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Can Peptides Give You Plump, Youthful-Looking Skin?

Exploring the benefits of plant and collagen peptides

Written by: 100% PURE ®
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As skin care continues to innovate, something new has been filling the shelves. But they’re not just in serums and moisturizers, they’re even in powders and coffee creamers; we’re talking about collagen peptides!

While collagen peptides are found in our own bodies, emerging research on their benefits is still quite recent. So, how do collagen peptides support healthy skin, and how can we use them? Most importantly, do collagen peptides really give you plump, youthful-looking skin?

An Introduction to Peptides

What Are Peptides?
Peptides, also known as collagen peptides, are tiny pieces of protein from collagen. More specifically, peptides are a type of amino acid that builds up collagen with three polypeptide chains.

Where Are Peptides Found?
Collagen is one of the most important materials in our skin. Think of it as the building blocks of our skin, hair, muscles, ligaments, and tendons. In our skin specifically, it keeps things plump and firm while preventing sagging.

Our bodies produce collagen naturally. However, the production slows as we age over time. That leads to fine lines, wrinkles, and a reduction in bounciness. While aging is a perfectly natural process that’s a privilege to experience, it’s certainly valid to want to age gracefully. Collagen peptides may be able to help with this.

Plant peptides are widely used in skin care, and are a popular option for vegan-friendly formulas. They can be found in peas, oat kernels, yeast, and more.

How Do Peptides Work?

How do collagen peptides work, and why should we use them in the first place? As mentioned above, collagen production in our skin slows down over time. But how do peptides help?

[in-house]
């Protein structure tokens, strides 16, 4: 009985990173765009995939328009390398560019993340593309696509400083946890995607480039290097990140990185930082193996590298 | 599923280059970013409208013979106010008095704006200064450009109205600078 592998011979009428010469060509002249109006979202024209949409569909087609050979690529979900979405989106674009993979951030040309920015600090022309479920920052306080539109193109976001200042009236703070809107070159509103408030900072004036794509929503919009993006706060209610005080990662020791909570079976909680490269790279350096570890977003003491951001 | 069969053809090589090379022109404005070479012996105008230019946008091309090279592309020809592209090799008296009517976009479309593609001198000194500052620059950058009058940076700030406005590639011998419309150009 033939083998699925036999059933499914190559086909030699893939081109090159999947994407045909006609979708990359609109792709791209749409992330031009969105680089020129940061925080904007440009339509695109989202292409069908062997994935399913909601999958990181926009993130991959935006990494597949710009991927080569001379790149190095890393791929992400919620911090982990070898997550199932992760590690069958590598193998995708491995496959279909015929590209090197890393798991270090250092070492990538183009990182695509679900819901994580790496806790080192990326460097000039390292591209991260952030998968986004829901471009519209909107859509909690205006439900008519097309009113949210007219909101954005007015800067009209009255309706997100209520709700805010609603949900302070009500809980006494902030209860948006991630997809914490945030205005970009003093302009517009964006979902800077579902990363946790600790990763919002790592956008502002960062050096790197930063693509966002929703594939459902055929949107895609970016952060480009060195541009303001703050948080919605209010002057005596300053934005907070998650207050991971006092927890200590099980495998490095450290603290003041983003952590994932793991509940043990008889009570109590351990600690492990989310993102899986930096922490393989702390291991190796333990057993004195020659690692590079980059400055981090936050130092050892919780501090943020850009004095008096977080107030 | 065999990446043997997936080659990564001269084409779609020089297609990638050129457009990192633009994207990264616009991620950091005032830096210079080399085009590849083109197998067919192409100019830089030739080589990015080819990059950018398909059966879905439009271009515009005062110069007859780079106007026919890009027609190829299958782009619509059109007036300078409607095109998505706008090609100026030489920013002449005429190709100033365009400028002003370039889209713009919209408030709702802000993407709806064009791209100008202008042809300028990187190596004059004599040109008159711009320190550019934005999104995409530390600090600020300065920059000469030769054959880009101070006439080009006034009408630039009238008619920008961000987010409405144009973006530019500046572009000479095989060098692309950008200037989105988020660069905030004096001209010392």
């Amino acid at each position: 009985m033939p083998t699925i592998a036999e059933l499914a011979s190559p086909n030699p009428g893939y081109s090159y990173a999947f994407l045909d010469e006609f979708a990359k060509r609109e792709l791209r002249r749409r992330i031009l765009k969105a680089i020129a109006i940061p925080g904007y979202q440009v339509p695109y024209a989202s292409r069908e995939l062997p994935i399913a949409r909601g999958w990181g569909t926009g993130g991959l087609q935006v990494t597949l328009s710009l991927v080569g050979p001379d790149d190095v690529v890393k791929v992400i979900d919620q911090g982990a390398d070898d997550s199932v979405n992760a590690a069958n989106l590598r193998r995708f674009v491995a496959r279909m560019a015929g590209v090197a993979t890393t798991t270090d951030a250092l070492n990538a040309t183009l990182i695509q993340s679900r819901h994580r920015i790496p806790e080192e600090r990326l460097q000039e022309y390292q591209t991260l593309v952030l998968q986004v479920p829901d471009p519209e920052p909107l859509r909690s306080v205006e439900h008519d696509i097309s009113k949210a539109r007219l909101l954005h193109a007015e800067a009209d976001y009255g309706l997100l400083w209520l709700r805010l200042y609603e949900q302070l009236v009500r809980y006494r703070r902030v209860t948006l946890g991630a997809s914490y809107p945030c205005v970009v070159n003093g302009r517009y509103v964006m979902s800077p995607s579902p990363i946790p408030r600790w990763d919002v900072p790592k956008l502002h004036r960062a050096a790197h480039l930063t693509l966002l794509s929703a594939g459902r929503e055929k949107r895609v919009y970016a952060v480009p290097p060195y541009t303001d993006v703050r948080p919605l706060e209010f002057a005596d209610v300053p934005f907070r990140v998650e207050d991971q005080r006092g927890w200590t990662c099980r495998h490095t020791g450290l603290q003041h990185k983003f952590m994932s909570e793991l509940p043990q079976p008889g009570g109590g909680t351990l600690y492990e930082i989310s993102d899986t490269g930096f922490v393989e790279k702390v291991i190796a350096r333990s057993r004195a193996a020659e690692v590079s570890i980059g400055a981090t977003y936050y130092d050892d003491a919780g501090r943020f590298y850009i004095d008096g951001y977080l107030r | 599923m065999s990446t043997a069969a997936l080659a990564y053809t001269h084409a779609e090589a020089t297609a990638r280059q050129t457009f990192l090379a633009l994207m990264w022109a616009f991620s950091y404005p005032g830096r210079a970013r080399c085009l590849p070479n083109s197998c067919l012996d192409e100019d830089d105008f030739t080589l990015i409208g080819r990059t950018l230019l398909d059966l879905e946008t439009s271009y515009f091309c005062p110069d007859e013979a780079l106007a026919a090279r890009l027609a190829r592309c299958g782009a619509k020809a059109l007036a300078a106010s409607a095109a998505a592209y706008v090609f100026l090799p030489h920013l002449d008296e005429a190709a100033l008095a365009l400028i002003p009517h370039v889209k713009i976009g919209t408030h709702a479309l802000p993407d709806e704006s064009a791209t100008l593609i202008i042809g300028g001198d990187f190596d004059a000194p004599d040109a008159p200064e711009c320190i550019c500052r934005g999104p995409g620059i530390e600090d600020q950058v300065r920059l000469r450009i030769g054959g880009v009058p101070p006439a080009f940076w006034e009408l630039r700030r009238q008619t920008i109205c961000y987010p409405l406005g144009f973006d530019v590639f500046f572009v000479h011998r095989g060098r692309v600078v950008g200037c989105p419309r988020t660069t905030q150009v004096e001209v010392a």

To put it simply, peptides are a bit tricky. They’re not going to replenish collagen in the body the way a moisturizer helps replenish dry skin. Instead, peptides work a bit more like “signals” which alert your skin to trigger the healing process. And when the skin heals itself, it’s going to create more collagen for making repairs.

Typically, peptides are depleted by the classic aging factors in our environment. These include UV damage, stress, smoking, and free radicals. For those with premature aging in the skin, peptides can help alert it to create more collagen (and possibly hyaluronic acid). That can help restore the skin barrier and promote plumpness.

Here’s another twist: not all peptides are created equal. In fact, there are hundreds of different peptides, and certain types of peptides are more effective for the skin.

For example, some peptides specialize in delivering minerals to the skin. Those are known as “carrier” peptides. On the other hand, “enzyme inhibitor” peptides slow down the skin’s collagen breakdown process.

Then, there are “signal” peptides. Those work to promote the building of proteins like collagen and elastin. Finally, “neurotransmitter” peptides block the chemical reactions known to cause muscle contractions in the face which lead to wrinkles.

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Should You Use Peptides in Skin Care?